Singapore is one of the remaining havens for a rare songbird now classified as endangered worldwide, according to wildlife experts.
There are only an estimated 600 to 1,700 straw-headed bulbuls left in the wild. Singapore is thought to have at least 200 - and counting.
The bird's conservation status was raised from "vulnerable" to "endangered" on the latest edition of the International Union for Conservation of Nature (IUCN) Red List, released on Thursday.
Illegal wildlife trade has caused several species to move up to higher threat categories.
"There is now evidence that unsustainable levels of capture for the cagebird trade, largely centred on Java, are driving the deteriorating status of many species," said IUCN .
But in Singapore, the straw-headed bulbul seems to be doing better.
Creatures under threat in Singapore
Singapore is home to over 200 species of animals considered globally threatened, according to the International Union for Conservation of Nature (IUCN) Red List.
199 species in Singapore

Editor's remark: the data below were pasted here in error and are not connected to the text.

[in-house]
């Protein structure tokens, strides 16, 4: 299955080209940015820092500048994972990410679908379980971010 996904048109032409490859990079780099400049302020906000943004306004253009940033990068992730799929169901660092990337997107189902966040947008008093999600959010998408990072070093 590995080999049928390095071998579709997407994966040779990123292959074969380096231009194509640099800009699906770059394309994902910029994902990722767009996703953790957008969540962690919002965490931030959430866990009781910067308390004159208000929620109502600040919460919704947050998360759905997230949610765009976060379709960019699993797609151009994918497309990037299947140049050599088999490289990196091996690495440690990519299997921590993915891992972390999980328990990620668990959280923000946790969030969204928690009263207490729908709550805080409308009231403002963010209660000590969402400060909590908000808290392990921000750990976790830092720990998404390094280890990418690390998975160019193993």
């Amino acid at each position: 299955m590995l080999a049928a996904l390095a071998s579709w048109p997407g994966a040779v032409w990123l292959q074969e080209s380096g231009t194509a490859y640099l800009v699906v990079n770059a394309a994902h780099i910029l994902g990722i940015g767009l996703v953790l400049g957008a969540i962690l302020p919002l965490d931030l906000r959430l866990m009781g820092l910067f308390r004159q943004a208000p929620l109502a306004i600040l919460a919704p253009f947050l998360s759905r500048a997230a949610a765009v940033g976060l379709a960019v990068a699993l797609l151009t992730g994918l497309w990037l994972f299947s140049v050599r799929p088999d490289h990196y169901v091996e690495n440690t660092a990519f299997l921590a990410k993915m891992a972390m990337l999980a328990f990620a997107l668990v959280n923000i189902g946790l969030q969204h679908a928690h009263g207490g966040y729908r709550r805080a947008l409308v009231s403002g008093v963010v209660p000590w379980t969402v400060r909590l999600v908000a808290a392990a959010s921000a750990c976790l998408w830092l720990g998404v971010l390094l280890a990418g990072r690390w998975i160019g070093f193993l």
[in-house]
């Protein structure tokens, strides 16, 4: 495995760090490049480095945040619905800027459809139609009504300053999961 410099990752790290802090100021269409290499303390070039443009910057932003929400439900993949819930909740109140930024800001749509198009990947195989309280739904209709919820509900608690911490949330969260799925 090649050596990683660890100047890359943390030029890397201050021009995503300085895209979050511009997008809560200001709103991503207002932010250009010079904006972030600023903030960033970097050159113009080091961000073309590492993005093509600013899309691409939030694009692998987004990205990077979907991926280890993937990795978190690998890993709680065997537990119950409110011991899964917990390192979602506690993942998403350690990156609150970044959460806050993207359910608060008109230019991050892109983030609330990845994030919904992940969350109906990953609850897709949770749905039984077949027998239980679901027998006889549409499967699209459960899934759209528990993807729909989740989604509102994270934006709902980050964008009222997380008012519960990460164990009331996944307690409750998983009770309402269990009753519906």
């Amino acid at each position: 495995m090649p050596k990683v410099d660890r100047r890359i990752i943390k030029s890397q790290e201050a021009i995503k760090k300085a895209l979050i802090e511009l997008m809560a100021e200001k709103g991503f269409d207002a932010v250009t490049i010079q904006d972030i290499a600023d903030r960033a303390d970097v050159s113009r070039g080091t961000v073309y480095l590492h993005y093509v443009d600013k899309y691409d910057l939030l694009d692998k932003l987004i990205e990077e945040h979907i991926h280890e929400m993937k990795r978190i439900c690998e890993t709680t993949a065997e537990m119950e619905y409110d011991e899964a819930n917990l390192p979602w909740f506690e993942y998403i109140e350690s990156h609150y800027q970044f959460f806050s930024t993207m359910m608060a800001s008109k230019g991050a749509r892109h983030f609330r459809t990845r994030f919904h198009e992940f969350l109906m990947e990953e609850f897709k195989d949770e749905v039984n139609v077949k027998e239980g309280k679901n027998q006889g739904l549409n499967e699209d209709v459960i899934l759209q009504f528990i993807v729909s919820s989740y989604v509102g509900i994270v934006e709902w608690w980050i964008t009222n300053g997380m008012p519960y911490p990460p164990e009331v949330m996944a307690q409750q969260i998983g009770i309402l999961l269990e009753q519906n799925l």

Oriental small-clawed otter
Singapore has two otter species, both classified as vulnerable. The famous otter families spotted around Bishan-Ang Mo Kio Park and Marina Bay are smooth-coated otters.
Less commonly spotted is the oriental small-clawed otter, which is the world's smallest otter species.
27 species in Singapore
This songbird's global conservation status was raised from vulnerable to endangered in the latest update. But its population in Singapore seems to be increasing, say bird experts here.
These shy creatures are the only mammals with scales - for which they have been hunted and poached worldwide. In Singapore, road traffic is probably their greatest threat, according to the IUCN.
Their numbers on Pulau Ubin have nearly doubled in 10 years, according to a paper headed by Nature Society (Singapore) (NSS) Bird Group member Yong Ding Li.
According to non-governmental organisation Traffic, which monitors the wildlife trade, Singapore is "one of the few remaining strongholds for the species".
NSS executive committee member Ho Hua Chew noted that the bird has been recorded in patches of forest outside nature reserves, such as at Khatib Bongsu and Bukit Batok Nature Park. To help protect this bird, the authorities could include such patches for conservation too, Dr Ho told The Straits Times.
Singapore has 236 species of animals classified as globally "threatened" on the list (see sidebar).
Even as development encroaches upon green spaces, the authorities have tried to limit the impact. On the former cemetery land of Bidadari, where public housing is being developed, a wooded hillock is being conserved for migratory birds.
The NSS worked with the authorities to identify key areas. Bidadari is an important stopover for birds such as the brown-chested jungle flycatcher, classified as "vulnerable".